really, really offended by Tuesday's blog post.
Since my life (happily!) got a little busier over the last few months, I haven't been involved in much discussion here. But today's thoughtless blog post upset me enough that I will delete my account and not add to Nameberry's traffic again, after I explain my reasoning for doing so.
The blog post about names which are 'Too Much' included Bliss, Destiny, Harmony, Heaven, Infinity, Journey, Justice, Karma, King, Legend, Merry, Messiah, Miracle, Obedience, Patience, Precious, Prince, Princeton, Romeo, Serenity, Sincere, Star, Treasure, Trust, Truth, Venus. I edited out a half dozen there, but essentially, that's the list of names singled out for criticism in Tuesday's post.
Objectively, I don't think those concepts are any more grandiose, or any more difficult to live up to (and many in fact seem more reasonable) than, for example, Grace, Verity, Joy, Felicity, Honor, Constance, Mercy, Blythe, Clemency, Faith, Haven, Chastity, Amity, Aria, Gaia, Haven, Bella, Charity, Poet, Story, Blaze, Maximus, Odin, Nehemiah, Beckham, Solomon, Atticus, or Orion.
There's one big difference between those two lists of names. Try google image searching the first set of names with the surname Williams, Thomas, or Jackson. Now try the same with the second list.
Serenity's 'too much', and on this list. Grace, apparently, is an acceptable name, despite also being quite a lot to live up to and certainly something that can be unintentionally and painfully ironic for the bearer. Both are in the top 100 names. Serenity also happens to be in the Top 10 for Black girls born in NYC in 2011. And therein is the reason for my anger. "Too Much" is definitely a judgement call, and probably a fair one in the case of a number of surprisingly popular names. The problem with the list presented in this blog post is that it skews more towards being a really uncomfortable insight into this site's priorities and prejudices than it does towards a valuable insight into those names which are 'Too Much' for the people who bear them.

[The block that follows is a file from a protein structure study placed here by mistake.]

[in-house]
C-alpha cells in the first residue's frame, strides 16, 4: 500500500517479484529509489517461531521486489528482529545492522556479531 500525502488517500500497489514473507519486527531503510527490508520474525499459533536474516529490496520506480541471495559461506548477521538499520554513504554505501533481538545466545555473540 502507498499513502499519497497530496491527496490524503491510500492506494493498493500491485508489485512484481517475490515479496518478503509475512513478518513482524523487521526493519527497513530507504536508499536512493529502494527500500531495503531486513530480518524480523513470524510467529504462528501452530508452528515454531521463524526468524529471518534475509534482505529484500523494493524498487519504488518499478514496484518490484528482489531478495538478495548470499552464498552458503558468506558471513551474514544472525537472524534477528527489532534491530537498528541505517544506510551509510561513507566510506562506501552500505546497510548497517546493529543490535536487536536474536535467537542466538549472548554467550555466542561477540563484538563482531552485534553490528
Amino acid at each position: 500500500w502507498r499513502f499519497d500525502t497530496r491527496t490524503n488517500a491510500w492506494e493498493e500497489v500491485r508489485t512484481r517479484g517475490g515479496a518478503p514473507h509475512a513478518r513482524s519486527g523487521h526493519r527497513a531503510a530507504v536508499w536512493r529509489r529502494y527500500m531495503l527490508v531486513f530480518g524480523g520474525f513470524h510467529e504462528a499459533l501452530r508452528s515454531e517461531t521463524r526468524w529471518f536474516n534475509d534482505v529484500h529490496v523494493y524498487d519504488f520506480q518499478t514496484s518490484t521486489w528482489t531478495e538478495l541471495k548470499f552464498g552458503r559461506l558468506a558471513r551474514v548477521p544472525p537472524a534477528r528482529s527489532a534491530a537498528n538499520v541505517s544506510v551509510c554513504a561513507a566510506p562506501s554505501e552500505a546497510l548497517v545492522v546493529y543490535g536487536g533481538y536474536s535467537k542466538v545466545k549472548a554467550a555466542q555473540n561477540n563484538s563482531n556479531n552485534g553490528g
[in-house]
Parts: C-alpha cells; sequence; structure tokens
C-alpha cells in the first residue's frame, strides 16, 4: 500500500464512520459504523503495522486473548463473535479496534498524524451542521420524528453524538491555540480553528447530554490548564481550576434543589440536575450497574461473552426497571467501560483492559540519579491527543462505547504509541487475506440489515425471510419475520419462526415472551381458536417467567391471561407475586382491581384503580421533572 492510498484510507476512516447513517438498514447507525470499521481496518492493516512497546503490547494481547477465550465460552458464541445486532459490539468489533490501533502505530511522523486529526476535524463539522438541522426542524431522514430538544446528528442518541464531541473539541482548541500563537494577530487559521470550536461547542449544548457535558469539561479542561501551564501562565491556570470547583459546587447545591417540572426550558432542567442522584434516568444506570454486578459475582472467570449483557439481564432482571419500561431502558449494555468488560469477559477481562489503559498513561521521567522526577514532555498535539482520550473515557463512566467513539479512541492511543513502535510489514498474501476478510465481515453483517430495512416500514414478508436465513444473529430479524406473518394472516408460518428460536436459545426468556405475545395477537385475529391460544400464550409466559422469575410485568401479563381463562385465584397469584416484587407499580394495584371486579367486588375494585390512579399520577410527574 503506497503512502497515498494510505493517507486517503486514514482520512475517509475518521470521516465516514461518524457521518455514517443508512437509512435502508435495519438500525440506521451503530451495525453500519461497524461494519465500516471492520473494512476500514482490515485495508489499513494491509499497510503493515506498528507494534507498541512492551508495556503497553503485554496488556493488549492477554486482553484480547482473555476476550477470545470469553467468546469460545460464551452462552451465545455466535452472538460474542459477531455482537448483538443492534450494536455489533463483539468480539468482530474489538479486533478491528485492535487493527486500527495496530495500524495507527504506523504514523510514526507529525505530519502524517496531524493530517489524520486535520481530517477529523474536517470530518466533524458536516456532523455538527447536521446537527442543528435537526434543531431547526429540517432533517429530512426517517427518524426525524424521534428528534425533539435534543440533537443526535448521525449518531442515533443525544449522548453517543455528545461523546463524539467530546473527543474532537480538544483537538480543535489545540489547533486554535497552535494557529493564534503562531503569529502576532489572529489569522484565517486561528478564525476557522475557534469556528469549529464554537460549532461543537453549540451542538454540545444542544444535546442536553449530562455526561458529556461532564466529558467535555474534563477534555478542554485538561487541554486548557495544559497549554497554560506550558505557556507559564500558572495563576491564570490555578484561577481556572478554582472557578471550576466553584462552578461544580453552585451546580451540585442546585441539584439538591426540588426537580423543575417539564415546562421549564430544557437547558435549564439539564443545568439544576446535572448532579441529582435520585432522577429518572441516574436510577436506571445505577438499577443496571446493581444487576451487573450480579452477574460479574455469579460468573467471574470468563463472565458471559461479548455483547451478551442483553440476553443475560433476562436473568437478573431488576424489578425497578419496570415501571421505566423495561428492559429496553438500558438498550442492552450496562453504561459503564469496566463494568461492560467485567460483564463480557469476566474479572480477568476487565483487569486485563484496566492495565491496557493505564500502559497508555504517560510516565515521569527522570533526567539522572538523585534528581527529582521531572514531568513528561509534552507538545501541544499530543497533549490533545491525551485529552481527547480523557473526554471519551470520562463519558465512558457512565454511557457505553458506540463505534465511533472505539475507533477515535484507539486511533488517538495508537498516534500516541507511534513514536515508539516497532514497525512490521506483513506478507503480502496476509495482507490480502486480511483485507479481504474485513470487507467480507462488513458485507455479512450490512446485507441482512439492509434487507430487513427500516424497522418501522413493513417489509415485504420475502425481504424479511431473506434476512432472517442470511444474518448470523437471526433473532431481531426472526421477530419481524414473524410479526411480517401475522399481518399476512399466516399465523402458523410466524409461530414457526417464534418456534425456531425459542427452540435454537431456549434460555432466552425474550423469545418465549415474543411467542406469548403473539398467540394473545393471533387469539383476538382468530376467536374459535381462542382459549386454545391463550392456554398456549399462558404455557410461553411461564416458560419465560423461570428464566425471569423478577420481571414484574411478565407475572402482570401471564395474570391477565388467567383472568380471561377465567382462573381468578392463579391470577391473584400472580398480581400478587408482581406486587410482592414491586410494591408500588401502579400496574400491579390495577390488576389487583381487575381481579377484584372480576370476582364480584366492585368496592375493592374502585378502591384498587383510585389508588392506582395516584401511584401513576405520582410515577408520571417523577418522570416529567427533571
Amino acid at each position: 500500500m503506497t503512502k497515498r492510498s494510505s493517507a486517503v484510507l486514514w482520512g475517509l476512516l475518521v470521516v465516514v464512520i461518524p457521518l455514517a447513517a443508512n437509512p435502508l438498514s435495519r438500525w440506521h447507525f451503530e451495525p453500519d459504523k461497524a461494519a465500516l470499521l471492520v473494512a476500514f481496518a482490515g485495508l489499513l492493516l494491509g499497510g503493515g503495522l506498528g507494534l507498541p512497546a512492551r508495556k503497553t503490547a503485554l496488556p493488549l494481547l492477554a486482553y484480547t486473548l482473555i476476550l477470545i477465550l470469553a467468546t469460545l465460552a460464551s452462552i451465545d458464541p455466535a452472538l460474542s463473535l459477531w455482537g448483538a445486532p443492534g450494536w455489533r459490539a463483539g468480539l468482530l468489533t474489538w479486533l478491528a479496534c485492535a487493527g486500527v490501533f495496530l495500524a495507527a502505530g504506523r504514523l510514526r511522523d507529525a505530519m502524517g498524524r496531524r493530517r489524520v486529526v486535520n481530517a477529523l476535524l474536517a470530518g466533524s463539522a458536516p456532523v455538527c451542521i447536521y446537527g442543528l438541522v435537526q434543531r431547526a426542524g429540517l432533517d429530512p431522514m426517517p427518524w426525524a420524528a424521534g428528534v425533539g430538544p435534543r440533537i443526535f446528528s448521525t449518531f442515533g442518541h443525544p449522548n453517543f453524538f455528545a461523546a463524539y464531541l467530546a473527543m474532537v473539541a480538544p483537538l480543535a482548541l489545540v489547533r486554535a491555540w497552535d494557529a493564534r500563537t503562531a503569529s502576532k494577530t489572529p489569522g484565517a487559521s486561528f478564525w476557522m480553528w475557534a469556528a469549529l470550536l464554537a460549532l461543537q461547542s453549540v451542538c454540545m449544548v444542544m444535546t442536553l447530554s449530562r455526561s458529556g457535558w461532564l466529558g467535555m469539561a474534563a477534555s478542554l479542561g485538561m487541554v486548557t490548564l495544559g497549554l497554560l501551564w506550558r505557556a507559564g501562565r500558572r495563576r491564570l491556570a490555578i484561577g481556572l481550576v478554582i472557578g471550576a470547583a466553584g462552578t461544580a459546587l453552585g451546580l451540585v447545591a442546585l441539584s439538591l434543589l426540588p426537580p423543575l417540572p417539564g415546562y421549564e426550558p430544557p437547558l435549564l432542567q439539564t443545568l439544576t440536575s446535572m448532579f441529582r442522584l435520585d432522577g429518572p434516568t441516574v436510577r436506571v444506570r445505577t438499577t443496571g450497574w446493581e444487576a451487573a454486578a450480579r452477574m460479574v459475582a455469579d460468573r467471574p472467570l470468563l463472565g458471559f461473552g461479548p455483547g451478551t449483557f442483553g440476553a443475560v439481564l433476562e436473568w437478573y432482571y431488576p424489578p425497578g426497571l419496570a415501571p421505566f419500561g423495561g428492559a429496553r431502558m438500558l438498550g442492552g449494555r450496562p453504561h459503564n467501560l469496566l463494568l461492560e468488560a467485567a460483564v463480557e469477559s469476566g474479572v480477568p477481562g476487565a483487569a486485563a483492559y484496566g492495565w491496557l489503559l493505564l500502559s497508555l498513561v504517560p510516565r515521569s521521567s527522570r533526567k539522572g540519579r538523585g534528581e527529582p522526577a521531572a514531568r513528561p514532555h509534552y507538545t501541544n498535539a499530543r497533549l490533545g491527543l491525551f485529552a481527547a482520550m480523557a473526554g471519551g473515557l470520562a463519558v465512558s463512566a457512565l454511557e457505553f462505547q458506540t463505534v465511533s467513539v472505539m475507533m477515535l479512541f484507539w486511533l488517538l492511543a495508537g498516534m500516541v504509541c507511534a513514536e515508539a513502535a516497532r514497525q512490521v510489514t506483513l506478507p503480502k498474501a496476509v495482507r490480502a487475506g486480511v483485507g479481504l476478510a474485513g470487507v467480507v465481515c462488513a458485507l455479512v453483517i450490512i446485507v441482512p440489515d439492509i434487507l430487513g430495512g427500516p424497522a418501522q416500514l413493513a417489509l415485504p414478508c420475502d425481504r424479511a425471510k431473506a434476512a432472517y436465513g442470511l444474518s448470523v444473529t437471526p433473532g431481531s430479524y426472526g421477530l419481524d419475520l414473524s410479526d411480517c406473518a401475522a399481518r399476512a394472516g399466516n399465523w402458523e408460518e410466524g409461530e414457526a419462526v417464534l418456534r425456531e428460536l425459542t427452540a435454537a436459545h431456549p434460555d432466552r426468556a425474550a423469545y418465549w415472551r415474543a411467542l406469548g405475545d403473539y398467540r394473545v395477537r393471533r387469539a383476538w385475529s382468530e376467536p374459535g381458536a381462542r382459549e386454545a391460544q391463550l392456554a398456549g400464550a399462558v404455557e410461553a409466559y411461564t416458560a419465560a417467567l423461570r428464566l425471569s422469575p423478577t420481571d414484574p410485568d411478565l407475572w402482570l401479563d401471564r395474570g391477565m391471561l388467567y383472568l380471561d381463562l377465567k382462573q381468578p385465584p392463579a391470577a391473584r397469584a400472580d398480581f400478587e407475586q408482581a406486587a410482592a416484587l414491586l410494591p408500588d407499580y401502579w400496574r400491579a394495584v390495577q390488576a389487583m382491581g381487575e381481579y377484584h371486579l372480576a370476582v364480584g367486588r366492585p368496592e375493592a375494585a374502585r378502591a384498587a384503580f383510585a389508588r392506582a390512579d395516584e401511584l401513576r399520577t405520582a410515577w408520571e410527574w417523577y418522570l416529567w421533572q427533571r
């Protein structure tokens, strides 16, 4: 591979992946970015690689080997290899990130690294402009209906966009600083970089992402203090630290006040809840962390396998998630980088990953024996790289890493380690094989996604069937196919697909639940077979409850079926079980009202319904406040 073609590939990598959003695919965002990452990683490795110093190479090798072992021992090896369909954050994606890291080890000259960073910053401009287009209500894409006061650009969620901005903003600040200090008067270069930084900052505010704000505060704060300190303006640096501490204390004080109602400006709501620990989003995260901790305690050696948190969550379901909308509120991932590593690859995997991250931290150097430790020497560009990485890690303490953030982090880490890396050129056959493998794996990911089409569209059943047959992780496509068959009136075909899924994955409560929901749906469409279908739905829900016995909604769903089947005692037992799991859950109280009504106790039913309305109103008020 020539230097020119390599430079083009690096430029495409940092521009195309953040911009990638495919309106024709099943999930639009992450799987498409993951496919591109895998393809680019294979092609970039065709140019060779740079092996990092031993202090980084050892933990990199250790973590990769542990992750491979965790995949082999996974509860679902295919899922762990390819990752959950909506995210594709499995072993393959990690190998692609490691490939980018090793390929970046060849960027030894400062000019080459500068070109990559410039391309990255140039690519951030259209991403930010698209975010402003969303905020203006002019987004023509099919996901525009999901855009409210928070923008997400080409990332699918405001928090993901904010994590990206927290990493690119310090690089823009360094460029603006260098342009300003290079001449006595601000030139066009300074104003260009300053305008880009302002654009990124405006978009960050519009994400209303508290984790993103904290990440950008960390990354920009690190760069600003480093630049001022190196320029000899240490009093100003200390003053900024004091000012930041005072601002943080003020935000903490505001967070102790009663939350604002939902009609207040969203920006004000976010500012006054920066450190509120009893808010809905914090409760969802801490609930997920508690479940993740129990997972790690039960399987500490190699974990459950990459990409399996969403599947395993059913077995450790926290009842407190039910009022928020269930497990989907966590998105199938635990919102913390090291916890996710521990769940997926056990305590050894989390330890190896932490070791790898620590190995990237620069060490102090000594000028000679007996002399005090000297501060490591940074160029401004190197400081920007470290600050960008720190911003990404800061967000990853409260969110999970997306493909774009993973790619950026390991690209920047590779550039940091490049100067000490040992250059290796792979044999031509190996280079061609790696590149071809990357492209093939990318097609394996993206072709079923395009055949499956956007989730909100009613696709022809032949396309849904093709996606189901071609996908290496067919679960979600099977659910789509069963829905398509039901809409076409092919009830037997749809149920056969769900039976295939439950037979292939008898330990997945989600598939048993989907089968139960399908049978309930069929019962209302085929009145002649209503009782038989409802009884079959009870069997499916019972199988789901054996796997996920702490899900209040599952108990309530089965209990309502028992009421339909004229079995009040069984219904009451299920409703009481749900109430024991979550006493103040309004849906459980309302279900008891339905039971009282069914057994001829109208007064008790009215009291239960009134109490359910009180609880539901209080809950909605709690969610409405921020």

There is too much ignorance, prejudice, and lack of curiosity about the fascinating naming patterns which occur in our society. I looked to this site for information, insight, and enlightenment about these patterns, and today was presented by a pile of poorly-researched, poorly-argued offensive bunkum.
There is a plethora of good, well-researched articles about Black names (and the appalling prejudice against those who bear them) available on reputable sites; they make for fascinating reading. The crux of my upset is NB adding to the quiet and pernicious prejudice against Black (or 'trashy', or in Canada, names used heavily in the First Nations community) by having America's "top baby-name experts" declare these names a poor choice. Serenity, Journey, and Harmony are not more intrinsically burdensome than Grace or Honor or Verity; Legend, Justice, and King no more grandiose than Solomon or Maximus or Rex. I want my name commentary to have better insights, better research, and a modicum of cultural sensitivity and curiosity. I have no interest in sites which further the prejudice which already exists in our culture.
I had reservations about the authors' snarky judgement calls on certain names to begin with, though many of them have since been revised. However, after today's performance, I will not be coming back.
Which is too bad, because I love names and so many of the discussions here are thoughtful and informative, and a lot of fun!